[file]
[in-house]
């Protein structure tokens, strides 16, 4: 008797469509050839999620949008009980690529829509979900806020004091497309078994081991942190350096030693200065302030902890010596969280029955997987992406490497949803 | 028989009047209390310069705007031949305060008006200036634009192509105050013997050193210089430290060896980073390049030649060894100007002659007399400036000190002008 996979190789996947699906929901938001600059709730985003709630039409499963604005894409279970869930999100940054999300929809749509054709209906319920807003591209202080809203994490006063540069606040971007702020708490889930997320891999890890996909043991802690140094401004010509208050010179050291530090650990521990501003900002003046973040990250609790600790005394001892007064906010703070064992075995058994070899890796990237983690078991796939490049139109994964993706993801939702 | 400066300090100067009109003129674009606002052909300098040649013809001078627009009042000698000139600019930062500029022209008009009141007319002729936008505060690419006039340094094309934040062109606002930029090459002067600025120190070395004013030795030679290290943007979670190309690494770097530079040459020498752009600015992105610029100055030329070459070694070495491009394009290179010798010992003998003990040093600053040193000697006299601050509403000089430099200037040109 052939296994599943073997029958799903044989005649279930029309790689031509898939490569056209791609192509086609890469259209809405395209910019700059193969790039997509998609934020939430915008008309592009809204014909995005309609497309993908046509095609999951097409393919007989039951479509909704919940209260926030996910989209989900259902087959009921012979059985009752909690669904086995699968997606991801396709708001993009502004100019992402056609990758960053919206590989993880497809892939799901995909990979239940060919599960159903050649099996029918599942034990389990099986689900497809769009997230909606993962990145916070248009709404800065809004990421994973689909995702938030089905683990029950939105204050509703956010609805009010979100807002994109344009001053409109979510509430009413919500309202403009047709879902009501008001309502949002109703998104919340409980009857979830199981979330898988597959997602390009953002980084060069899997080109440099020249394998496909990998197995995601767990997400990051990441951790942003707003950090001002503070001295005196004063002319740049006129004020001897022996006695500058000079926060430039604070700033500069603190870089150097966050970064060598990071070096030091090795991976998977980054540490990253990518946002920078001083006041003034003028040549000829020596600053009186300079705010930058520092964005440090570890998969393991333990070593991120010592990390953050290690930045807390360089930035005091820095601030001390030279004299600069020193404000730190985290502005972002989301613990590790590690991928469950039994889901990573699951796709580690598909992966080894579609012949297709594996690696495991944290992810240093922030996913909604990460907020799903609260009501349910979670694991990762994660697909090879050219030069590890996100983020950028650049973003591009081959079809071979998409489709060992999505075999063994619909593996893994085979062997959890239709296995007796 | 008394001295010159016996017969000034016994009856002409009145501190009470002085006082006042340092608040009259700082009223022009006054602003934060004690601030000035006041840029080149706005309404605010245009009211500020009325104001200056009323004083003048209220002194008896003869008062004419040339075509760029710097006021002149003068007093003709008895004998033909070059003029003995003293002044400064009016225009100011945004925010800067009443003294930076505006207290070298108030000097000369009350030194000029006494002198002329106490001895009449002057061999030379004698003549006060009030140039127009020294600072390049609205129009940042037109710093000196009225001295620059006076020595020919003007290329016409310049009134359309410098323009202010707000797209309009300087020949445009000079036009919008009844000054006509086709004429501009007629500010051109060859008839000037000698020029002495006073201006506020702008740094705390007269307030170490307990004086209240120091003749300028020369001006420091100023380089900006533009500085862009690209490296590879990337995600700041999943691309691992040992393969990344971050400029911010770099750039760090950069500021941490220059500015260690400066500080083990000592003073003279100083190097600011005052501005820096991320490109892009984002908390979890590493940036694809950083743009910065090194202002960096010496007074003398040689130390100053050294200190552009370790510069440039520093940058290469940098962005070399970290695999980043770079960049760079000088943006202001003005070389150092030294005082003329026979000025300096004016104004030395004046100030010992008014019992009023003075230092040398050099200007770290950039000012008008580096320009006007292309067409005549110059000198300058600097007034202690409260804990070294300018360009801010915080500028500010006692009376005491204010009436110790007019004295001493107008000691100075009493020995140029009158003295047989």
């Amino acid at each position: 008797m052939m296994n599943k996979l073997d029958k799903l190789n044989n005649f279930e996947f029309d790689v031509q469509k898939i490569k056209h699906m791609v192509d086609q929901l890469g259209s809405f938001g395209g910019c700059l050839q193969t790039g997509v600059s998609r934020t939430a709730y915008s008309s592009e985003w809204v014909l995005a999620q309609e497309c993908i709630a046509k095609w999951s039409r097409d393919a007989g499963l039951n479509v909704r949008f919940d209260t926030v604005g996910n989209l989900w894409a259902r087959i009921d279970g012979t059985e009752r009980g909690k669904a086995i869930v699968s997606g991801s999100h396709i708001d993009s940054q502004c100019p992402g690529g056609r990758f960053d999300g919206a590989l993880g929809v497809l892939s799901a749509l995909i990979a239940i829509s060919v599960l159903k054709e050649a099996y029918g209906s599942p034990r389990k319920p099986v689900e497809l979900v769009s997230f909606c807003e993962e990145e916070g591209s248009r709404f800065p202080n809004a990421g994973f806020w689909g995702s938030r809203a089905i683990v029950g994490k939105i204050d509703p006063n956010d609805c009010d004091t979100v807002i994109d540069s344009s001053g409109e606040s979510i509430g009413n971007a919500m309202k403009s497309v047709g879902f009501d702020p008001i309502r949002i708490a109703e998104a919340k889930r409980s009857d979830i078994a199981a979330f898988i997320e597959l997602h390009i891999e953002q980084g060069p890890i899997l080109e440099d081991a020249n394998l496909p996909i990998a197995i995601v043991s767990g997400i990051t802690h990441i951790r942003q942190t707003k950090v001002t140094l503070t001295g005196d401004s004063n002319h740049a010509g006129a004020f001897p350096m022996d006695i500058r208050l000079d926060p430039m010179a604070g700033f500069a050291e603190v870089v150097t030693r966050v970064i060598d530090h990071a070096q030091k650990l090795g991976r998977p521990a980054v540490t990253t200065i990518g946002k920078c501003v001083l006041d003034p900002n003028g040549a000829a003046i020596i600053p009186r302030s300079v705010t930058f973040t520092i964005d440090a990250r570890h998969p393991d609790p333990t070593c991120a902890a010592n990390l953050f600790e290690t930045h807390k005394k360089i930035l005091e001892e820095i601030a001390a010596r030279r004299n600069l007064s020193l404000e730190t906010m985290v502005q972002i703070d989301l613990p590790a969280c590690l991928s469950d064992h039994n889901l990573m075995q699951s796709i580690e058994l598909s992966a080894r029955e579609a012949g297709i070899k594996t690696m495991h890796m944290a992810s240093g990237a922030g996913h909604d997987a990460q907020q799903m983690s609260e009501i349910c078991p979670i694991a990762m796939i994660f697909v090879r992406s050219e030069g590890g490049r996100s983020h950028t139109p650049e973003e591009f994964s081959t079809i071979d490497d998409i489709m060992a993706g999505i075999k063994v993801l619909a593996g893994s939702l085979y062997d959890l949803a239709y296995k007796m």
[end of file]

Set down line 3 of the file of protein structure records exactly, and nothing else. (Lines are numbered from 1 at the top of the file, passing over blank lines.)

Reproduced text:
């Amino acid at each position: 008797m052939m296994n599943k996979l073997d029958k799903l190789n044989n005649f279930e996947f029309d790689v031509q469509k898939i490569k056209h699906m791609v192509d086609q929901l890469g259209s809405f938001g395209g910019c700059l050839q193969t790039g997509v600059s998609r934020t939430a709730y915008s008309s592009e985003w809204v014909l995005a999620q309609e497309c993908i709630a046509k095609w999951s039409r097409d393919a007989g499963l039951n479509v909704r949008f919940d209260t926030v604005g996910n989209l989900w894409a259902r087959i009921d279970g012979t059985e009752r009980g909690k669904a086995i869930v699968s997606g991801s999100h396709i708001d993009s940054q502004c100019p992402g690529g056609r990758f960053d999300g919206a590989l993880g929809v497809l892939s799901a749509l995909i990979a239940i829509s060919v599960l159903k054709e050649a099996y029918g209906s599942p034990r389990k319920p099986v689900e497809l979900v769009s997230f909606c807003e993962e990145e916070g591209s248009r709404f800065p202080n809004a990421g994973f806020w689909g995702s938030r809203a089905i683990v029950g994490k939105i204050d509703p006063n956010d609805c009010d004091t979100v807002i994109d540069s344009s001053g409109e606040s979510i509430g009413n971007a919500m309202k403009s497309v047709g879902f009501d702020p008001i309502r949002i708490a109703e998104a919340k889930r409980s009857d979830i078994a199981a979330f898988i997320e597959l997602h390009i891999e953002q980084g060069p890890i899997l080109e440099d081991a020249n394998l496909p996909i990998a197995i995601v043991s767990g997400i990051t802690h990441i951790r942003q942190t707003k950090v001002t140094l503070t001295g005196d401004s004063n002319h740049a010509g006129a004020f001897p350096m022996d006695i500058r208050l000079d926060p430039m010179a604070g700033f500069a050291e603190v870089v150097t030693r966050v970064i060598d530090h990071a070096q030091k650990l090795g991976r998977p521990a980054v540490t990253t200065i990518g946002k920078c501003v001083l006041d003034p900002n003028g040549a000829a003046i020596i600053p009186r302030s300079v705010t930058f973040t520092i964005d440090a990250r570890h998969p393991d609790p333990t070593c991120a902890a010592n990390l953050f600790e290690t930045h807390k005394k360089i930035l005091e001892e820095i601030a001390a010596r030279r004299n600069l007064s020193l404000e730190t906010m985290v502005q972002i703070d989301l613990p590790a969280c590690l991928s469950d064992h039994n889901l990573m075995q699951s796709i580690e058994l598909s992966a080894r029955e579609a012949g297709i070899k594996t690696m495991h890796m944290a992810s240093g990237a922030g996913h909604d997987a990460q907020q799903m983690s609260e009501i349910c078991p979670i694991a990762m796939i994660f697909v090879r992406s050219e030069g590890g490049r996100s983020h950028t139109p650049e973003e591009f994964s081959t079809i071979d490497d998409i489709m060992a993706g999505i075999k063994v993801l619909a593996g893994s939702l085979y062997d959890l949803a239709y296995k007796m």